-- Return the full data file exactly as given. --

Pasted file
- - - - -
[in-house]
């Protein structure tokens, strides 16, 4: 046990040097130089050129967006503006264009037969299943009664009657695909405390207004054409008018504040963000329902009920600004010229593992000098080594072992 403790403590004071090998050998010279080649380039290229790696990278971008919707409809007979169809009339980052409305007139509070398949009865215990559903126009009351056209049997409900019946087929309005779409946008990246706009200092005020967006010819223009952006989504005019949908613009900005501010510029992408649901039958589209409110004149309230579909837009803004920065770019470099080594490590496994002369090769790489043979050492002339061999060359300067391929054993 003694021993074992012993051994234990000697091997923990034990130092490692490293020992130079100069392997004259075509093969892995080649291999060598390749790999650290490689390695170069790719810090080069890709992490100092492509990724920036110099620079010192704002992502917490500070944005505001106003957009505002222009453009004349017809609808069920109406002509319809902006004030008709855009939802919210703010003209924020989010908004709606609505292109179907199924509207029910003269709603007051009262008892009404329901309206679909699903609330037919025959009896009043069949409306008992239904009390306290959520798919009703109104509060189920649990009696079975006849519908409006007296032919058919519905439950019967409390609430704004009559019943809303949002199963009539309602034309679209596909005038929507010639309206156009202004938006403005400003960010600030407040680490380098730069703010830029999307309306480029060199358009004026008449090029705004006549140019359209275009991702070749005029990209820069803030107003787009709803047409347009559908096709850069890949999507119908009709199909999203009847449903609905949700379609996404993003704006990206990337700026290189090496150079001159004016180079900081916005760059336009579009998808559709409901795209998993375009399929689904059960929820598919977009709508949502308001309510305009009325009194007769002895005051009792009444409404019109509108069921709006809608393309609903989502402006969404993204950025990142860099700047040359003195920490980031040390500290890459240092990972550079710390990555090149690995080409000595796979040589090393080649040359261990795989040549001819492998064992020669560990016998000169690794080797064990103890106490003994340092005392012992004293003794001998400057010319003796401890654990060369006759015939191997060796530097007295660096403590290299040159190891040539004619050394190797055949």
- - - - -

[in-house]
């Protein structure tokens, strides 16, 4: 046990040097130089050129967006503006264009037969299943009664009657695909405390207004054409008018504040963000329902009920600004010229593992000098080594072992 403790403590004071090998050998010279080649380039290229790696990278971008919707409809007979169809009339980052409305007139509070398949009865215990559903126009009351056209049997409900019946087929309005779409946008990246706009200092005020967006010819223009952006989504005019949908613009900005501010510029992408649901039958589209409110004149309230579909837009803004920065770019470099080594490590496994002369090769790489043979050492002339061999060359300067391929054993 003694021993074992012993051994234990000697091997923990034990130092490692490293020992130079100069392997004259075509093969892995080649291999060598390749790999650290490689390695170069790719810090080069890709992490100092492509990724920036110099620079010192704002992502917490500070944005505001106003957009505002222009453009004349017809609808069920109406002509319809902006004030008709855009939802919210703010003209924020989010908004709606609505292109179907199924509207029910003269709603007051009262008892009404329901309206679909699903609330037919025959009896009043069949409306008992239904009390306290959520798919009703109104509060189920649990009696079975006849519908409006007296032919058919519905439950019967409390609430704004009559019943809303949002199963009539309602034309679209596909005038929507010639309206156009202004938006403005400003960010600030407040680490380098730069703010830029999307309306480029060199358009004026008449090029705004006549140019359209275009991702070749005029990209820069803030107003787009709803047409347009559908096709850069890949999507119908009709199909999203009847449903609905949700379609996404993003704006990206990337700026290189090496150079001159004016180079900081916005760059336009579009998808559709409901795209998993375009399929689904059960929820598919977009709508949502308001309510305009009325009194007769002895005051009792009444409404019109509108069921709006809608393309609903989502402006969404993204950025990142860099700047040359003195920490980031040390500290890459240092990972550079710390990555090149690995080409000595796979040589090393080649040359261990795989040549001819492998064992020669560990016998000169690794080797064990103890106490003994340092005392012992004293003794001998400057010319003796401890654990060369006759015939191997060796530097007295660096403590290299040159190891040539004619050394190797055949």